Tuesday, August 21, 2018

Books: "In The Midnight Room" Takes You To Vegas

In The Midnight Room
By Laura McBride
Touchstone Paperback, $16.00, available today, Tuesday, August 21

Laura McBride, whose debut novel We Are Called to Rise, was a #1 Next Indie Pick and a B&N Discover selection, captures the intensity and intimacy of women's lives in her new novel, In The Midnight Room.

Laura McBride.
Brilliantly conceived and passionately written, In The Midnight Room spans sixty years and follows the lives of four compelling women whose stories are connected through a tiny Las Vegas nightclub. It shows how women separated by race, income, and nationality become linked by love, hope, and belief in each other.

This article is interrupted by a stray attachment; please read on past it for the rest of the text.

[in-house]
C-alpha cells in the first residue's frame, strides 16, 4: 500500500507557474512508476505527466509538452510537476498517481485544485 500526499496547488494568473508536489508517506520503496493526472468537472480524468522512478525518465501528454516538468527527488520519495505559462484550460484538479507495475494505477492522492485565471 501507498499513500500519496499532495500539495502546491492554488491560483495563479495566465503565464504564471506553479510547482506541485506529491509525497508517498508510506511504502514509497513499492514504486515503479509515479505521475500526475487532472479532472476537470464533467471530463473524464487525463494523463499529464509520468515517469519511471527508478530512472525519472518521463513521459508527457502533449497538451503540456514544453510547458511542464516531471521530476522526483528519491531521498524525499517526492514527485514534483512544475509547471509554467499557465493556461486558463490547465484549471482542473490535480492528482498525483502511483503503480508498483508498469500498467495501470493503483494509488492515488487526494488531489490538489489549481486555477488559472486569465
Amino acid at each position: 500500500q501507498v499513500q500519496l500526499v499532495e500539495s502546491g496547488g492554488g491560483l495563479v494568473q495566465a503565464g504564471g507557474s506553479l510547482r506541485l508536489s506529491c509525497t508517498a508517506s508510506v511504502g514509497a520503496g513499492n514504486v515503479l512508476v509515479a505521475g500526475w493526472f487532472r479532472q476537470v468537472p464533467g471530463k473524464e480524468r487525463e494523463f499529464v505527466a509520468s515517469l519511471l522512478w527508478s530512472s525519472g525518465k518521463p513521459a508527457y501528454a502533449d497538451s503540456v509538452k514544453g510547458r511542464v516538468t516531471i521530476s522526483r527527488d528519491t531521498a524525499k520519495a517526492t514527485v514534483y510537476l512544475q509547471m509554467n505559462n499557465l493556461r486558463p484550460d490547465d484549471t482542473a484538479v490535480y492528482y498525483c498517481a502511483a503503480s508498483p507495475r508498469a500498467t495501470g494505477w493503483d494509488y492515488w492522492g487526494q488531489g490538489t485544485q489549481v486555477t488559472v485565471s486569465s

The women of In The Midnight Room:

June, who casts aside her Jewish roots and eventually settles in Las Vegas with her husband Del and son Marshall. They get in on the ground floor of the burgeoning city and open the El Capitan casino, which flourishes after they hire Eddie, an exquisitely talented African-American singer, to entertain in their segregated night club, Midnight Room.

Honorata, a striking Filipina woman whose greedy uncle blackmails her into becoming a mail order 
bride for a wealthy businessman, sees her luck change when she hits the jackpot at El Capitan.

Coral, who was adopted into a loving family that took her in as their own, is a successful teacher who struggles to accept that she may never understand her roots or know the parents who left her. She is a friendly neighbor to Honorata, who at one point asks Coral for a favor.

Engracia, an illegal immigrant from Mexico who works as a maid for Honorata, is quiet and isolated. She lives mostly inside her overwhelming grief that makes her reckless when confronted by a potentially violent man.